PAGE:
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I am writing a WPF C# project with use of BackgroundWorker (a popup window with progress bar).

I start debugging (F5 key) to check my program. After the BackgroundWorker is completed and the popup window is closed, closing the MainWindow does not automatically stop the debugging process. I have to manually hit Shift+F5 to stop the debugging.

I thought BackgroundWorker should have taken care of the Thread automatically. But anyhow, I still call backgroundworker.Dispose() and backgroundworker.CancelAsync() in the RunWorkerCompleted method. And yet, on the closing of the popup window and completion of the BackgroundWorker, I still have to manually do a Shift+F5 to stop debugging.

What is going on in the background that avoid the program from stop debug automatically? How can I find out?

NOTE: I have made sure the backgroundworker is finished DoWork and completed before I close it. With the popup Window and the BackgroundWorker, it stop debugging automatically the moment I close the Main Window.

[EDIT with codes]

public partial class MainWindow : Window
{
    BackgroundWorker backgroundworker1 = new BackgroundWorker();

    PopUp pop1 = new PopUp();

public MainWindow()
{
    InitializeComponent();

    backgroundworker1.DoWork += BackgroundWorker_DoWork;
    backgroundworker1.RunWorkerCompleted += BackgroundWorker_RunWorkerCompleted;
    backgroundworker1.WorkerReportsProgress = true;
    backgroundworker1.ProgressChanged += BackgroundWorker_ProgressChanged;
    backgroundworker1.WorkerSupportsCancellation = true;
}

private void startBtn_Click(object sender, RoutedEventArgs e)
{
    pop1 = new PopUp();

    int iteration = 0;
    if (int.TryParse(iterationTb1.Text, out iteration))
    {
        pop1.Show();
        backgroundworker1.Dispose();
        backgroundworker1.RunWorkerAsync(iteration);
        outputTb1.Text = "running...";
    }
}

private void cancelBtn_Click(object sender, RoutedEventArgs e)
{
    pop1.Close();
    backgroundworker1.CancelAsync();
}

public static int DoSlowProcess(int iterations, BackgroundWorker worker, DoWorkEventArgs e)
{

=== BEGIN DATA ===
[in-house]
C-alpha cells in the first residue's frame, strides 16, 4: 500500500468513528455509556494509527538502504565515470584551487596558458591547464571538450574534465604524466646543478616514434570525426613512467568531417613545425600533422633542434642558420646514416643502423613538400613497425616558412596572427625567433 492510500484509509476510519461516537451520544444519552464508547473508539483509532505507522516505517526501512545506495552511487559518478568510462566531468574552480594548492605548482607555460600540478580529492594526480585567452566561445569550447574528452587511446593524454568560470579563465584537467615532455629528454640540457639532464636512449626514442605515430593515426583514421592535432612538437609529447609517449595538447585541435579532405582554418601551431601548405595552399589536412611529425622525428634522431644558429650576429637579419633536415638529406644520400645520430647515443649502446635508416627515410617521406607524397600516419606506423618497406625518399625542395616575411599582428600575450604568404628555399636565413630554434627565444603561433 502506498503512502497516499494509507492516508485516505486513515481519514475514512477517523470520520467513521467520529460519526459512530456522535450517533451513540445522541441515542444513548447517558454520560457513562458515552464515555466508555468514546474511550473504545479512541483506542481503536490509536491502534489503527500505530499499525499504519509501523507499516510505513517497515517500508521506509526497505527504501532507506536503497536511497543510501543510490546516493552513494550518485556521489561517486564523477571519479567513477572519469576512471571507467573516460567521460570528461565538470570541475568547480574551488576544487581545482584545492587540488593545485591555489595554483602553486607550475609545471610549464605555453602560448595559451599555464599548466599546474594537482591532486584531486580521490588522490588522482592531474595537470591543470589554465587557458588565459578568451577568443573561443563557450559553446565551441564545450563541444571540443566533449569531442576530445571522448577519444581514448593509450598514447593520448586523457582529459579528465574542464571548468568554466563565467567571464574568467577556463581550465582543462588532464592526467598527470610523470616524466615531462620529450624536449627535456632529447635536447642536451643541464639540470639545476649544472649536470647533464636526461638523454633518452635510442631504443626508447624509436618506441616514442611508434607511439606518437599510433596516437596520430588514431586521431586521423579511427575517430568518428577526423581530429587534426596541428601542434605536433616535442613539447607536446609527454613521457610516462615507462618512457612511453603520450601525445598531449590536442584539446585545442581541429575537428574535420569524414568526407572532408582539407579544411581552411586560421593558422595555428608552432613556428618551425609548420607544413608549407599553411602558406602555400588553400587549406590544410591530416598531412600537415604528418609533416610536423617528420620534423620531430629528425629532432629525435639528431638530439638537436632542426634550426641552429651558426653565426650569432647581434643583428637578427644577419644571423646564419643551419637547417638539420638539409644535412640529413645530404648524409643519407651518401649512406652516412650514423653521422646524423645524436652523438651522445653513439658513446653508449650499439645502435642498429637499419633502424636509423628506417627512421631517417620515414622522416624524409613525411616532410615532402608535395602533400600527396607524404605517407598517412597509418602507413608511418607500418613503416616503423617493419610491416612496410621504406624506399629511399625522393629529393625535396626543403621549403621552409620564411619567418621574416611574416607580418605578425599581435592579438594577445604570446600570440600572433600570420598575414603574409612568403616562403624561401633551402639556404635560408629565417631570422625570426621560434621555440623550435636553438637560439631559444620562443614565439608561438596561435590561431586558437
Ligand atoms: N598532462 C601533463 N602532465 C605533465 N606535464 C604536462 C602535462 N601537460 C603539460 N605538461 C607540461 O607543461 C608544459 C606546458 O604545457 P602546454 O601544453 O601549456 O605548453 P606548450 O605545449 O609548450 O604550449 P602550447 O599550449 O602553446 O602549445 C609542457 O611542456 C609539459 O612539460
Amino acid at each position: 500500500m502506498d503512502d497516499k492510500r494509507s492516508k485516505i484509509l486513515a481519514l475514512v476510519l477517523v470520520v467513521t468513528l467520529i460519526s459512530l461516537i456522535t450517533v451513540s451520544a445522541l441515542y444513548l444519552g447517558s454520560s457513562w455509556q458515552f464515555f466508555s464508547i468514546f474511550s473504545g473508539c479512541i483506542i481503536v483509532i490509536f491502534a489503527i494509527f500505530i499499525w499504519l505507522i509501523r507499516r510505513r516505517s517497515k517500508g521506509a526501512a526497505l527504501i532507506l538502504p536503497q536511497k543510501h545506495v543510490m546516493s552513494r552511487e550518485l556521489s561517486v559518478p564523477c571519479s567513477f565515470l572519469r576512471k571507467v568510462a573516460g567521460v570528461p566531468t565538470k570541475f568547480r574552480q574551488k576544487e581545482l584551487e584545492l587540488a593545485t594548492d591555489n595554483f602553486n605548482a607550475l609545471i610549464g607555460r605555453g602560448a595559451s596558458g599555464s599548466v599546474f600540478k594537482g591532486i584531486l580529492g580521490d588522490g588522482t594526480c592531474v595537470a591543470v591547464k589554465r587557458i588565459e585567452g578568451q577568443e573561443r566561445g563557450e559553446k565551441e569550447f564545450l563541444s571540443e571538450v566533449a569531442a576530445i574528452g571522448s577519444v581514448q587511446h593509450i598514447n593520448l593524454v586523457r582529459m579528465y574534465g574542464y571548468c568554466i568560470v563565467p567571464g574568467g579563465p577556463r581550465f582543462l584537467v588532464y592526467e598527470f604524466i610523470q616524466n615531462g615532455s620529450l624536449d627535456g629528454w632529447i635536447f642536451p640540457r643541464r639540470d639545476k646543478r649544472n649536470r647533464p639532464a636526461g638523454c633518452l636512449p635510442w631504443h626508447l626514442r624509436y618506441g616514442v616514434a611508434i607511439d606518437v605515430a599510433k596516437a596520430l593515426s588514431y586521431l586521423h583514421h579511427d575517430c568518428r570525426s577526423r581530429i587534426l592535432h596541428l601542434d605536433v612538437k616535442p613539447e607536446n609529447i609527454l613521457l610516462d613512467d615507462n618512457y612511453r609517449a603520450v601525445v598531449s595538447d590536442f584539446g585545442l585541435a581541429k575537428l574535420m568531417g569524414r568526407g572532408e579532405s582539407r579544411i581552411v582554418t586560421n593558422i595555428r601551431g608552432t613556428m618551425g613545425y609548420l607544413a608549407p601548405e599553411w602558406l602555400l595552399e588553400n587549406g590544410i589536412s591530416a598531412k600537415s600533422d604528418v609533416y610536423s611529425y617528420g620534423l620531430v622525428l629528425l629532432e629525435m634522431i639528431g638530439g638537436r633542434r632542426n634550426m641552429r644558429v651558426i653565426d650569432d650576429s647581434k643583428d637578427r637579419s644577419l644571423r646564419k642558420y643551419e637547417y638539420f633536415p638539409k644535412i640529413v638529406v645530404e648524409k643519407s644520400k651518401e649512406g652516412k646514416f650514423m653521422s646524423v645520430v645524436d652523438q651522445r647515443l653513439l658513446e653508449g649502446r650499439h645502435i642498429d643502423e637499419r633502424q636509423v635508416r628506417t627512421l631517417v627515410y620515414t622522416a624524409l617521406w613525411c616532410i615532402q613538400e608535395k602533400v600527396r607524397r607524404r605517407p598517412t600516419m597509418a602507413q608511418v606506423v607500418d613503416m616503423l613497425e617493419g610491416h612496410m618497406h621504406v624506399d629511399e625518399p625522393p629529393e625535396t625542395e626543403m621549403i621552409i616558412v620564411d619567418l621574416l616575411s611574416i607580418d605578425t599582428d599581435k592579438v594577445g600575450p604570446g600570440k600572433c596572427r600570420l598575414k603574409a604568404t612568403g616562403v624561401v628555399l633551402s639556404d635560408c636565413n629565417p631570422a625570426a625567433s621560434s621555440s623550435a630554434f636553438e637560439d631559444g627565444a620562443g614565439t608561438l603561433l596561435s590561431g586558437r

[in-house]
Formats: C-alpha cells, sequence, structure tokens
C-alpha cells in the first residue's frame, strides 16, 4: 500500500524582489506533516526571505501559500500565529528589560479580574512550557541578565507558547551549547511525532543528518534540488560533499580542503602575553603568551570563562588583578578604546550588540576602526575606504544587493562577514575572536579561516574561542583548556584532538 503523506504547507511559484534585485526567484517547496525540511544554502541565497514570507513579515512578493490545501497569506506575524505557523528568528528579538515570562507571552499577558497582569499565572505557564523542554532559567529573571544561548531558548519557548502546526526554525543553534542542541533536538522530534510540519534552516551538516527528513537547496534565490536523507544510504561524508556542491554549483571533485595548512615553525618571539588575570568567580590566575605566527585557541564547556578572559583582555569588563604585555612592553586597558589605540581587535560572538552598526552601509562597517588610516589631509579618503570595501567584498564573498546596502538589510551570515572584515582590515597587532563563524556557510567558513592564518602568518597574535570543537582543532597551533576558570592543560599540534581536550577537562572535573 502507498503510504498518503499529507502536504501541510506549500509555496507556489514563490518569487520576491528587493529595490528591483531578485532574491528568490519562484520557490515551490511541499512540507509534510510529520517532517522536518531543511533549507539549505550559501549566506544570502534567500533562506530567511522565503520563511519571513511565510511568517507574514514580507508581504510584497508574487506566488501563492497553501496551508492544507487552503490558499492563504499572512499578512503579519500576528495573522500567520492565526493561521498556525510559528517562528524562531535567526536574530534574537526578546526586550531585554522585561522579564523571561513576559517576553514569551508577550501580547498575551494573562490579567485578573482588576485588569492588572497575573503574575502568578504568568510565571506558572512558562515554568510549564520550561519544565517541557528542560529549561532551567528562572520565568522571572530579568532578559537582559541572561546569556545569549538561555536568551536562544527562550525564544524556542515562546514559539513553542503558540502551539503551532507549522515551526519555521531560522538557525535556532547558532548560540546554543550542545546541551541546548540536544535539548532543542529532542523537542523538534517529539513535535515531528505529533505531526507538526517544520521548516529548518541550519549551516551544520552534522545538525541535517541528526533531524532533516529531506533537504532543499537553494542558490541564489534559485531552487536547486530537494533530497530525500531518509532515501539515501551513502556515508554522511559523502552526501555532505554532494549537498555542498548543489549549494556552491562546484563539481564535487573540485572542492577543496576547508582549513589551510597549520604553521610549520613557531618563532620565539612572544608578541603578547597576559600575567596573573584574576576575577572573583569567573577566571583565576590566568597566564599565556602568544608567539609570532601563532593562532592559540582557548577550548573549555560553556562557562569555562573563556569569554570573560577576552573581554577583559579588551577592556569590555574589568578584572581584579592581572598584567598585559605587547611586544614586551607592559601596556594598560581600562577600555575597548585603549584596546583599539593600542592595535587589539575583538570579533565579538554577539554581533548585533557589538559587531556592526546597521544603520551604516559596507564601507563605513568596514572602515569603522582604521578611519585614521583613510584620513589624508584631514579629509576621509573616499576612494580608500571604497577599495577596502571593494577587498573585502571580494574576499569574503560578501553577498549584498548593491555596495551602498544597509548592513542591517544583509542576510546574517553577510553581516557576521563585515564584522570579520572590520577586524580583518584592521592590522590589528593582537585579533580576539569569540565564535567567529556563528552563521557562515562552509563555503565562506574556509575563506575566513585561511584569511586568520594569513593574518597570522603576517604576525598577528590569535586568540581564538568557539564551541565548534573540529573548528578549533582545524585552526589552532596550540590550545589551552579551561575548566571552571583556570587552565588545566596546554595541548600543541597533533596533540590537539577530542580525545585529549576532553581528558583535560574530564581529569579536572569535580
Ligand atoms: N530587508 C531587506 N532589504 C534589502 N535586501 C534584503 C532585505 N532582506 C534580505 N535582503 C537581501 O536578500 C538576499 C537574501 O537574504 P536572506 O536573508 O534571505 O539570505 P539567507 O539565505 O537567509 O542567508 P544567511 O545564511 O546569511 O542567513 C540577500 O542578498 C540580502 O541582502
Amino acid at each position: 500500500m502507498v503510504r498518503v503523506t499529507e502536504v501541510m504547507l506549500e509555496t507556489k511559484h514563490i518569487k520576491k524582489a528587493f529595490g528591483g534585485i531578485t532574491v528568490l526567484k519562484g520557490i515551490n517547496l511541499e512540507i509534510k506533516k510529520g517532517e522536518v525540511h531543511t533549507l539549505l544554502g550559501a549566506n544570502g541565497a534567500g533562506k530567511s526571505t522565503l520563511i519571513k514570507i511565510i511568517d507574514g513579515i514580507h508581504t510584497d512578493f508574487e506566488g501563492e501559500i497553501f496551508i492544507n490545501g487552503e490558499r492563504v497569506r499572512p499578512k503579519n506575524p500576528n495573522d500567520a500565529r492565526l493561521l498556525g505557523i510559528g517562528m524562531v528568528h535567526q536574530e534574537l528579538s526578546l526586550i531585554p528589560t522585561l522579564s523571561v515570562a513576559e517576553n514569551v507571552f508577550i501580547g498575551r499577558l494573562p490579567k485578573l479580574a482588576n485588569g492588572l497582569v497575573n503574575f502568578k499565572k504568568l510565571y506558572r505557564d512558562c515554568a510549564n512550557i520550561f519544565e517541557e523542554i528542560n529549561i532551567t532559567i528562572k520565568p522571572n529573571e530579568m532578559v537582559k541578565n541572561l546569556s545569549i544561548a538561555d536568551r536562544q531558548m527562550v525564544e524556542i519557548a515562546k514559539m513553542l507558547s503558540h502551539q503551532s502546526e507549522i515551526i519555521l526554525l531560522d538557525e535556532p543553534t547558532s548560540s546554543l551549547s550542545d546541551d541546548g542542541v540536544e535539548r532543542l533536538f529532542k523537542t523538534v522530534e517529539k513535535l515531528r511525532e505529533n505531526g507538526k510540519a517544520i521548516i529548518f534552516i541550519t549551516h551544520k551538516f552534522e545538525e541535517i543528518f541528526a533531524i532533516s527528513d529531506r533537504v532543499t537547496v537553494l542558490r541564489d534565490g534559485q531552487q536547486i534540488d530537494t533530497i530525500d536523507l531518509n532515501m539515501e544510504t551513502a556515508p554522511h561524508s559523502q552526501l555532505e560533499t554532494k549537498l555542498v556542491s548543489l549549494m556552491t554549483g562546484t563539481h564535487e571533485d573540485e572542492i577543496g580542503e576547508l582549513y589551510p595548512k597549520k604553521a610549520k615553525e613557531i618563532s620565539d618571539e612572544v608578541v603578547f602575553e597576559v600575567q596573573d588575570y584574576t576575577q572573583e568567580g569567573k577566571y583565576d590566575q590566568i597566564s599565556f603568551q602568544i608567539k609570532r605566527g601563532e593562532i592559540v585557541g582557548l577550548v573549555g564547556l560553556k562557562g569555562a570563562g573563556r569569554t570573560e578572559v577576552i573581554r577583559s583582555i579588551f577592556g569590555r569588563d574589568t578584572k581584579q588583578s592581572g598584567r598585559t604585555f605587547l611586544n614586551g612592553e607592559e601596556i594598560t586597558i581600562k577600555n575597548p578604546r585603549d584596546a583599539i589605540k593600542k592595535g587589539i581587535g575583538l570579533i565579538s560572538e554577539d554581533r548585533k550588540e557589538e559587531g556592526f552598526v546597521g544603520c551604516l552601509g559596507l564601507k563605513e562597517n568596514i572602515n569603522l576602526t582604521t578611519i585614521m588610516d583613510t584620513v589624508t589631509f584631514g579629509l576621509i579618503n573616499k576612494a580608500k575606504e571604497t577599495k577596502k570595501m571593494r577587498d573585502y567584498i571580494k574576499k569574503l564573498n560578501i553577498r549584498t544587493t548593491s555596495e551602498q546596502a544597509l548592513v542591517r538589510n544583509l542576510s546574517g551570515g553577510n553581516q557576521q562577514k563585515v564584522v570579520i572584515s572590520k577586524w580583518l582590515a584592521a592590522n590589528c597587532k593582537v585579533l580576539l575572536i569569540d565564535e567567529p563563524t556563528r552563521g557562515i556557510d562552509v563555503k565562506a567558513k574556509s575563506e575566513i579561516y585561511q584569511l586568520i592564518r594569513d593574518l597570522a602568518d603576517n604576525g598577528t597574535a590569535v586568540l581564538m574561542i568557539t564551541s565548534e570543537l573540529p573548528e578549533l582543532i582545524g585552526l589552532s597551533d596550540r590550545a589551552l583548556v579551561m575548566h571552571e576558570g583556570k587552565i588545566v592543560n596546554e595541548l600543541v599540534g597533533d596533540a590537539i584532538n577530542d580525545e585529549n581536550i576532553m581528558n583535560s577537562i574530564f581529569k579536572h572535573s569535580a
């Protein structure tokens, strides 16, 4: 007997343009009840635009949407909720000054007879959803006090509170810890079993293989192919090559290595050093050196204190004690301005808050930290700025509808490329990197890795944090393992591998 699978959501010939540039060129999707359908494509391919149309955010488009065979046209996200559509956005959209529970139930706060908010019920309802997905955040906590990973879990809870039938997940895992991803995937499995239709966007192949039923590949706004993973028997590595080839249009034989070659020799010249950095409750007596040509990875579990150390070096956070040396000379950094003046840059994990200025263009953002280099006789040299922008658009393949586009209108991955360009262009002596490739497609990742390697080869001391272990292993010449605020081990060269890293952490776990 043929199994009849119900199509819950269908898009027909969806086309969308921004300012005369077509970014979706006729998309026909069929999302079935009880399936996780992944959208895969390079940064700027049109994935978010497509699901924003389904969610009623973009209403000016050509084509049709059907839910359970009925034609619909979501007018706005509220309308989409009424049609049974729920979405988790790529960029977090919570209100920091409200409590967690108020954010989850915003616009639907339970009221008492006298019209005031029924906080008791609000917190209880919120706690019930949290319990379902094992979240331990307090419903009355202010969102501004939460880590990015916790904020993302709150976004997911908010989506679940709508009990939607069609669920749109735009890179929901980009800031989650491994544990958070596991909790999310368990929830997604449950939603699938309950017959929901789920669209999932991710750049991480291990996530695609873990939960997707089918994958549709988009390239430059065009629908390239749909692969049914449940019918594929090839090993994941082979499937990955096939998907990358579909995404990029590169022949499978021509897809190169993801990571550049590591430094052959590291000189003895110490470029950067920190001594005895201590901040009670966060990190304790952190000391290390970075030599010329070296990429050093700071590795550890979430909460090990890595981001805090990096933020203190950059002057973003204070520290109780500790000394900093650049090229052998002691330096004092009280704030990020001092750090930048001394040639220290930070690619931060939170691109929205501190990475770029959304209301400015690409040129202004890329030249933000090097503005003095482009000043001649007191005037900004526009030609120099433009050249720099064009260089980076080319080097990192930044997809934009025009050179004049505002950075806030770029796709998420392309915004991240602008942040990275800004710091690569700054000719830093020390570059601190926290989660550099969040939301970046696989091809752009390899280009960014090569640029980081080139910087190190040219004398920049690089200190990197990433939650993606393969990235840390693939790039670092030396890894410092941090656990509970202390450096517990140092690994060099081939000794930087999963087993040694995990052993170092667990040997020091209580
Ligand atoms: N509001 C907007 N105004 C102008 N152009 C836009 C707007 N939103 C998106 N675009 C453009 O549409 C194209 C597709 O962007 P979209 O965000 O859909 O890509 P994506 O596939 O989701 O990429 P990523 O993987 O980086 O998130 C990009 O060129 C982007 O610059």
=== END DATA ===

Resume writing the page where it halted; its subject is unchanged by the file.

int result = 0;

    for (int i = 0; i <= iterations; i++)
    {
        if (worker != null)
        {
            if (worker.CancellationPending)
            {
                e.Cancel = true;
                return result;
            }
            if (worker.WorkerReportsProgress)
            {
                int percentComplete = (int)((float)i / (float)iterations * 100);
                worker.ReportProgress(percentComplete);
            }
        }

        Thread.Sleep(100);
        result = i;
    }

    return result;
}


private void BackgroundWorker_DoWork(object sender, DoWorkEventArgs e)
{
    var bgw = sender as BackgroundWorker;
    e.Result = DoSlowProcess((int)e.Argument, bgw, e);
}

private void BackgroundWorker_RunWorkerCompleted(object sender, RunWorkerCompletedEventArgs e)
{
    if (e.Error != null)
    {
        MessageBox.Show(e.Error.Message);
    }
    else if (e.Cancelled)
    {
        outputTb1.Text = "Canceled";
    }
    else
    {
        outputTb1.Text = e.Result.ToString();
        backgroundworker1.CancelAsync();
        backgroundworker1.Dispose();
        pop1.Close();
        pop1.progressBar1.Value = 0;
    }
}

    private void BackgroundWorker_ProgressChanged(object sender, ProgressChangedEventArgs e)
    {
        pop1.progressBar1.Value = e.ProgressPercentage;
        pop1.progressLb1.Content = e.ProgressPercentage.ToString();
    }
}
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2  
Something is keeping your process alive and it probably isn't the bgw. –  Henk Holterman Aug 14 '11 at 11:45
    
That's what I though, but when I don't have the backgroundworker, then it stop debugging automatically. How can I find out? –  KMC Aug 14 '11 at 11:46
    
I agree with Henk, it's probably not the background worker. While the debugger is in this state, can you do a "Break All" and use the Threads window to see what each of the threads is doing? –  JohnD Aug 14 '11 at 11:50
    
I did a "Break All" and it only shows in VS2010 "No Source Available". I cannot find a window call "Threads", there is "IntelliTrace" and "Output" window but they don't suggest anything useful. –  KMC Aug 14 '11 at 11:54
1  
To get anywhere, post all code relating to showing the popup and shutting down. –  Henk Holterman Aug 14 '11 at 13:26

1 Answer 1

up vote 3 down vote accepted

OK, I could reproduce your problem and also found the cause.

Change this line:

// PopUp pop1 = new PopUp();  <-- this never-used Win was blocking your close-down.
PopUp pop1 = null;

Because you also have

pop1 = new PopUp();
int iteration = 0;

Creating objects just to initialize a var and later overwriting it is always an anti-pattern. In this case it is actually harmful because you create a Window but never Show() or Close() it.

Note that the Backgroundworker is not involved. It couldn't be, it uses the ThreadPool and that means background Threads. You can close an App with several Backgroundworkers running w/o a problem.

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